So, having made those choices...

      The first microphone I set up is the overhead, one for mono, two for stereo. I play around with microphone selection, configuration, and distance until I get a sound I like. Having worked in my room for a while now I have a pretty good starting point:
      I use either a pair of small capsule condenser microphones in an X/Y pattern, or a ribbon in a Blumlein pattern (the later a feature of the microphone, although it will also do X/Y.) I've tried non-coincident configurations but I've never gotten them to sound the way I thought they should. Bruce Sweiden can do it, I can't.

      The first thing you will probably notice is that the kit sounds pretty darned good, with the weakest point probably being the bass drum. Well it is the furthest, so that probably makes sense.
       
      So I add a bass drum microphone. I always start with a large diaphragm moving coil dynamic microphone. And I can't remember the last time I felt the need to change to something else, but never rule it out.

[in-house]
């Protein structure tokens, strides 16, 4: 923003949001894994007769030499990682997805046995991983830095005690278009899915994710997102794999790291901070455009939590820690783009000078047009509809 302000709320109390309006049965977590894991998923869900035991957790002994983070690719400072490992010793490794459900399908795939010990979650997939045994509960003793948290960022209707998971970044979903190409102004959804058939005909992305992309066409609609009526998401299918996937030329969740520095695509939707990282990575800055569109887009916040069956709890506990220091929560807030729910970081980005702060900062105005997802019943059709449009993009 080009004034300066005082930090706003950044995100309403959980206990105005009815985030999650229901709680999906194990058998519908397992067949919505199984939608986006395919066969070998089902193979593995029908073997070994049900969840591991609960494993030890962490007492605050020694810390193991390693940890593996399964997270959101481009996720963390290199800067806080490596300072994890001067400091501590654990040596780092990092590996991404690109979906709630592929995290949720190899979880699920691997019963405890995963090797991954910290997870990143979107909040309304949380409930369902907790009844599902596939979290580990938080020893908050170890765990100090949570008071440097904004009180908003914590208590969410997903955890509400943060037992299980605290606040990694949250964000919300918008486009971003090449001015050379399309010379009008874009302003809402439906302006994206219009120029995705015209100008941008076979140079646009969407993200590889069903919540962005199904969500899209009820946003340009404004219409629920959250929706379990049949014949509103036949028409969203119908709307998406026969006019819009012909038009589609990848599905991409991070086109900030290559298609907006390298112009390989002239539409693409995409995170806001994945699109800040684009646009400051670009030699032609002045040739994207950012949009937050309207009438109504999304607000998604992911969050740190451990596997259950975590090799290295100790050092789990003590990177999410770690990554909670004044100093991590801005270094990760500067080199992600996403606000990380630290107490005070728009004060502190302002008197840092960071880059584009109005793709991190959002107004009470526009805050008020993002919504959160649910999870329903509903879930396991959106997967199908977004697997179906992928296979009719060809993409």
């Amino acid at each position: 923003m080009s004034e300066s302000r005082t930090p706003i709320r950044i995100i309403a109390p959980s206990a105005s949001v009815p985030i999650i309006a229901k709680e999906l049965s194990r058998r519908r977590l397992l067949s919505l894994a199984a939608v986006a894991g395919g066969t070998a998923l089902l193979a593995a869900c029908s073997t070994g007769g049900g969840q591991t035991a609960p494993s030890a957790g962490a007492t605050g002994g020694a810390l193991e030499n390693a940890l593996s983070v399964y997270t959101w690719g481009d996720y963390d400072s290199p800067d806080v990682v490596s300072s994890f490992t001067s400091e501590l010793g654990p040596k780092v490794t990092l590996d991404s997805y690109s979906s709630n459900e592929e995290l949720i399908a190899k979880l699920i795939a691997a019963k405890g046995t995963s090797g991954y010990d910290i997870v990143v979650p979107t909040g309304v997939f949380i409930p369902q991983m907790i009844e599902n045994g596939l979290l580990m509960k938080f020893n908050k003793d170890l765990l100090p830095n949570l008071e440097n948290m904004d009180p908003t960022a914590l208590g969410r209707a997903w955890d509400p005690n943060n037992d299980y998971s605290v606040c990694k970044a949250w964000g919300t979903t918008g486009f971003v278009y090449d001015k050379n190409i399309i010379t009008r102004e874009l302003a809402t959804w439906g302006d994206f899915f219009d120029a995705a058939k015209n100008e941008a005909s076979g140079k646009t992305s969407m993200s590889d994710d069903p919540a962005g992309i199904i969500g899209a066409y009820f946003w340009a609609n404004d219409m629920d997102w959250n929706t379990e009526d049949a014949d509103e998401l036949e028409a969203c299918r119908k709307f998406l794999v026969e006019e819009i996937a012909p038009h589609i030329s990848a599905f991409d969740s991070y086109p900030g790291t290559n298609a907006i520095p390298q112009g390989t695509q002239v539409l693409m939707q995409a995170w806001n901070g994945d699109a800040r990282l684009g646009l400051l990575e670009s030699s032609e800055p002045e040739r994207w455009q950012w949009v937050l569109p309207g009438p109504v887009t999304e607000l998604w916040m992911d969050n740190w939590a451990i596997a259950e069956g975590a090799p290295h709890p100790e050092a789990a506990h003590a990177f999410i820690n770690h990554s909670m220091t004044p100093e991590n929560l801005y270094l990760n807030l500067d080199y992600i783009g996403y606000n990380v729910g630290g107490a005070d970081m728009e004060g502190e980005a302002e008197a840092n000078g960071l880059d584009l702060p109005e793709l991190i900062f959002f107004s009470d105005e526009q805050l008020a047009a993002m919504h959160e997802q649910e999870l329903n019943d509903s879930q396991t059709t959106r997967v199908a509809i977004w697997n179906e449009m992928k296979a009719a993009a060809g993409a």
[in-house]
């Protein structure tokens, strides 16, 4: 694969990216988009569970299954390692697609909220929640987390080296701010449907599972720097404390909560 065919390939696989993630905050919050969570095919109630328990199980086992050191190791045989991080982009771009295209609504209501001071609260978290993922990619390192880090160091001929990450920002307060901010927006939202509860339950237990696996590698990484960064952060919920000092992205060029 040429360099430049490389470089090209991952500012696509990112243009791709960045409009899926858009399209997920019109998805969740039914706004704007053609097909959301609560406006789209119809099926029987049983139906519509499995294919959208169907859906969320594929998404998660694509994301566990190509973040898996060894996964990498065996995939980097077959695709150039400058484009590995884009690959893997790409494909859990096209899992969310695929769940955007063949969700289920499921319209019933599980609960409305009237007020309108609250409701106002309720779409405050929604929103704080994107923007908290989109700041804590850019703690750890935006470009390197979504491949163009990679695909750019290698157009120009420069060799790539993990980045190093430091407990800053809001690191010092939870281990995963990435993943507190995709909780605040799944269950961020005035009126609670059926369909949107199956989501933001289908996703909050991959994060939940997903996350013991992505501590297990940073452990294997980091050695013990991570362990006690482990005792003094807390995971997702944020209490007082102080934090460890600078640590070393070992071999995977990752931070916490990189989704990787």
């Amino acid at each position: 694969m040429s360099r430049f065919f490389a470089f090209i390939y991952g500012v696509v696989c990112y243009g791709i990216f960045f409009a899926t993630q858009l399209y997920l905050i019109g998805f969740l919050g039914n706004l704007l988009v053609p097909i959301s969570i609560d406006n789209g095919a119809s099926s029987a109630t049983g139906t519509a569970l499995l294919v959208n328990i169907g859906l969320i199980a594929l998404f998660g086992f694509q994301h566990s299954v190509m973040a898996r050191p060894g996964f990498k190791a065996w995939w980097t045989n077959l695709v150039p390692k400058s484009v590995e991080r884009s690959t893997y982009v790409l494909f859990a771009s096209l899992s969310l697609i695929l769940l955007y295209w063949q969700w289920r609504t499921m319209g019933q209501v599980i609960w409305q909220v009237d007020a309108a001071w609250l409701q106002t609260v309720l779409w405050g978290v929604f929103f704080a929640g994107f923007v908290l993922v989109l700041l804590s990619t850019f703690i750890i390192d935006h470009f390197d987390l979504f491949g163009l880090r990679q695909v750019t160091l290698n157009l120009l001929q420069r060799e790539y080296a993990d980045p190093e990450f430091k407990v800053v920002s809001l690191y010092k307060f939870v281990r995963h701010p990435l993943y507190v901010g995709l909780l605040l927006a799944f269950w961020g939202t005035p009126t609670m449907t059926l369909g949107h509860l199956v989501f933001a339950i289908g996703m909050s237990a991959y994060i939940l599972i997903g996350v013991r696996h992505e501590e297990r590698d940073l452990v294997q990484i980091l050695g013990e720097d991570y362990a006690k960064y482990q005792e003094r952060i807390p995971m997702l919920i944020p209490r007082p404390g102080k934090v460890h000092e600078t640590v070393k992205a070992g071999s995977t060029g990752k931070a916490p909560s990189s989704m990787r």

Now I'll listen to the mix of the overheads and the bass drum. I seldom need to add a lot of bass drum, but it really does fill things out. And the neat part is phase errors seldom raise a problem.

      So, that leaves the snare and hat. 99 times out of 100 there is plenty of snare and hat in the overheads. But I still add a microphone to pick them up. Usually I use another small capsule condenser but sometimes I'll use a dynamic microphone, depends on the sound I'm after. And this track almost always gets processed with both EQ and compression, part of the whole plan as it were. I try to position the microphone so that (a) the snare is predominant (how much hat do you really need?) and (b) the drummer can't hit it.

      That's it, four microphones (three if I use a single overhead) and darned few challenges at mixdown time.

      Give it a try.

      -- Bill
      Audio Enterprise